Listen to this episode below:
Tax guru and seasoned investor Simon Misiewicz is back on the podcast this week, with a comprehensive lowdown on limited companies. Not only do we cover the types, structures and setups of limited companies, but we also ask whether you need a limited company at all. His answer to that question might surprise you.
Optimise Accountants are highly regarded UK property tax specialists, helping hundreds of property investors save thousands of pounds in income tax, VAT and SDLT. To find out more about how they can help take care of your tax and accounting needs, visit them at OptimiseAccountants.co.uk and schedule a free call to understand how they can help you.
Why are limited companies suddenly so popular?
‘We’ve seen a threefold increase in limited companies in the past year,’ says Simon. The introduction of Section 24 is one of the reasons for this increase. ‘If you’re going to be having properties in your own name, Section 24 means you’re going to be paying more tax.’ People involved in joint ventures are also driving the increase. And in both cases, people are rushing into setting up limited companies without seeking professional advice. ‘It’s creating a total tax nightmare,’ says Simon.
Is a limited company the best option for a joint venture setup?
Not always. Especially if the relationship with a partner could sour in the future. Rather than setting up a limited company with joint venture partners, he suggests getting them on board with your own limited company in order to build up trust. ‘They create a loan into your company and you agree in exchange for that loan that you will do a profit share of a property that is owned by your company,’ he says.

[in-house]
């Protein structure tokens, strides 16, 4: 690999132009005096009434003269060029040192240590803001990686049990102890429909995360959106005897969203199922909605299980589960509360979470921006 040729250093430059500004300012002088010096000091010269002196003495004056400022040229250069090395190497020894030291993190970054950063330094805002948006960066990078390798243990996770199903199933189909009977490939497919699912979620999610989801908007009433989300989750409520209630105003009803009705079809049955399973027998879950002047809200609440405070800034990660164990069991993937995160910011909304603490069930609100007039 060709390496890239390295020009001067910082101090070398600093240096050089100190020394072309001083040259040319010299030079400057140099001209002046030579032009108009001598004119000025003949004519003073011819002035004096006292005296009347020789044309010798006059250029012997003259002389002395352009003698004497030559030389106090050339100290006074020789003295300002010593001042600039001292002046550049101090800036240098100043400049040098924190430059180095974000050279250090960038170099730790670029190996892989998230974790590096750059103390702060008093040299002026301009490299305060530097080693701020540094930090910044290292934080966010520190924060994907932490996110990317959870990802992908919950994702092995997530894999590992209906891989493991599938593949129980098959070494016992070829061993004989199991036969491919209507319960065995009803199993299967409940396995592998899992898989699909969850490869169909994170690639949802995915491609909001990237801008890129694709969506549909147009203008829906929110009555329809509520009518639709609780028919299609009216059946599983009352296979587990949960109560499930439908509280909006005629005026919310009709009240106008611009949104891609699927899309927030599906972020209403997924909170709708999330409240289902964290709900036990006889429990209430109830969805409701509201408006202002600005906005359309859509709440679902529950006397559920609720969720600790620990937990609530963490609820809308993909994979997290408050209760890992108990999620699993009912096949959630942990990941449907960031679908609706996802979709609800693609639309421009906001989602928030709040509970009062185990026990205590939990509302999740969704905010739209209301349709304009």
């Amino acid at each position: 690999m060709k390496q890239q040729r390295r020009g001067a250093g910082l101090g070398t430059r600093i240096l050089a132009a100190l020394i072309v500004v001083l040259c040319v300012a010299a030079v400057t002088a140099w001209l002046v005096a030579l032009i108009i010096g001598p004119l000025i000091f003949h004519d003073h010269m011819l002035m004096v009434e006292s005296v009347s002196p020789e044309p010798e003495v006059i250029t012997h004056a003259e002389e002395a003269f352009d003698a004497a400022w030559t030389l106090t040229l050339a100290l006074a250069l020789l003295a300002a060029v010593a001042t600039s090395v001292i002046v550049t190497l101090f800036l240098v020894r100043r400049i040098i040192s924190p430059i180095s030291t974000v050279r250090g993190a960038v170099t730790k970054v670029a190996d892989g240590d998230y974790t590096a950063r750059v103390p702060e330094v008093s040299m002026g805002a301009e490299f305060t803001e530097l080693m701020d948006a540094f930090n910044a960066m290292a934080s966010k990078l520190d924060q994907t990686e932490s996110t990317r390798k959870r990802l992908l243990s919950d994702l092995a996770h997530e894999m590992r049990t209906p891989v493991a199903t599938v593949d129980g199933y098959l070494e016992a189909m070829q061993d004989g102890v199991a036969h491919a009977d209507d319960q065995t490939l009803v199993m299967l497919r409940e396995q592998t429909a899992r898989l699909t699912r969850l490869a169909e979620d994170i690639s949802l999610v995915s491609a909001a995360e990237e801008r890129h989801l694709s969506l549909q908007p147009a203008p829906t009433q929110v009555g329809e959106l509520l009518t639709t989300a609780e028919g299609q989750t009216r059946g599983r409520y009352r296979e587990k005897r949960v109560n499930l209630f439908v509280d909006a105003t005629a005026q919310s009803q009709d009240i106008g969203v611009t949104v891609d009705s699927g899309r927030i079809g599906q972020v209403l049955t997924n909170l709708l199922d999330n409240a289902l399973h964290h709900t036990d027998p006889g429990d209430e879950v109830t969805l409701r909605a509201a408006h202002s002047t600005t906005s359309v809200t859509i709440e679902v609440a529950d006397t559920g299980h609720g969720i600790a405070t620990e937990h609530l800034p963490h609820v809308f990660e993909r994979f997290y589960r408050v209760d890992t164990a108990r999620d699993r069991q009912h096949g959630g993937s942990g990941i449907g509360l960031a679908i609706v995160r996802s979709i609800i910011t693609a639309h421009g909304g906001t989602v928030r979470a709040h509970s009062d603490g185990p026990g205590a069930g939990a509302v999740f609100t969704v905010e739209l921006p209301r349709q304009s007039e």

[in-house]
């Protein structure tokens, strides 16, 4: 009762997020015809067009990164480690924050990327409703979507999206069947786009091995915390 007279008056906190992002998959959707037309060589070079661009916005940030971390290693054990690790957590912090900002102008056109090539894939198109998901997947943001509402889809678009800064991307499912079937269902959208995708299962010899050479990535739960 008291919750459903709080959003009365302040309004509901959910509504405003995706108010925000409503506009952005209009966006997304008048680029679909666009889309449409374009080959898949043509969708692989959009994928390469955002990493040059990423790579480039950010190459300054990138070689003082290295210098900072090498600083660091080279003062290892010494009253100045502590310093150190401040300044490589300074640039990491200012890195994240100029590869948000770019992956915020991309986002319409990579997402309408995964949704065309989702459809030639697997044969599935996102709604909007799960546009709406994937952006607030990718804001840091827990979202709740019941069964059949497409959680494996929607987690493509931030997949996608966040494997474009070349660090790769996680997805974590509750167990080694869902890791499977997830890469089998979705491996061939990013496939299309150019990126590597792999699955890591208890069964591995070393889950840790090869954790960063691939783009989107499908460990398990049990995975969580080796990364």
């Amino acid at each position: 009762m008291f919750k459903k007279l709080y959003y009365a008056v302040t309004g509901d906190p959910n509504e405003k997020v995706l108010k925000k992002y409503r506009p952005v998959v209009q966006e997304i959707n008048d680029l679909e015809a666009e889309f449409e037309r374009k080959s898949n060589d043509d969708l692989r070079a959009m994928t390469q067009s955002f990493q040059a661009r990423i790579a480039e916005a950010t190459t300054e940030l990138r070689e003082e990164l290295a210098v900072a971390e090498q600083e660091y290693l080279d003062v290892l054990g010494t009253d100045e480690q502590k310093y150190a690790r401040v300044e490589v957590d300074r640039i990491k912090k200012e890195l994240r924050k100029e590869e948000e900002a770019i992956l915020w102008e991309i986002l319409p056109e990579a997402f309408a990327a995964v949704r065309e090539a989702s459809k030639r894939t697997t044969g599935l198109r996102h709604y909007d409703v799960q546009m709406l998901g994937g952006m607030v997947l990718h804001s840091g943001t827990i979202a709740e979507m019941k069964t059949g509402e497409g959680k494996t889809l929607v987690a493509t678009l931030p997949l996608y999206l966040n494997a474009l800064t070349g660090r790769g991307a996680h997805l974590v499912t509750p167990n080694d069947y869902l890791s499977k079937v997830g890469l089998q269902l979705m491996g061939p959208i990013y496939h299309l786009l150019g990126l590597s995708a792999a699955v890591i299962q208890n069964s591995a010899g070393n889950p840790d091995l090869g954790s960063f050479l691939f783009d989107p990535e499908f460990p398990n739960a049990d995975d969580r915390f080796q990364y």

When is setting up a limited company worth it?
Every client who walks through Simon’s door gets a crib sheet to work through which helps them determine whether a limited company is worth it. The sheets begins by asking them what their long-term plans are.
‘If you’re a property investor who loves your job, [if] you’re a higher rate taxpayer and what you’re doing is you’re building up these funds in a limited company and you don’t plan to take too much money out of [it]; you’re happy to sit on it for 10-15 years. Then a limited company is absolutely the right thing to do,’ says Simon.
19% rate of corporation tax today
17% rate of corporation tax in 2020
‘But if you’re planning on setting up a limited company and taking all the money out of that limited company… that’s disaster 101,’ he adds. ‘[You’re] going to be paying 19% corporation tax and if [you’re] not careful [you] could also be paying 32.5% dividend tax as a higher rate taxpayer. Add those two figures together and it’s probably more tax than [you’d] be paying if it was in [your] own name.’
When is it better to use a limited company?
‘Once you get to £50,000 and beyond, stop buying properties in your own name and maybe start buying additional properties in a limited company,’ says Simon.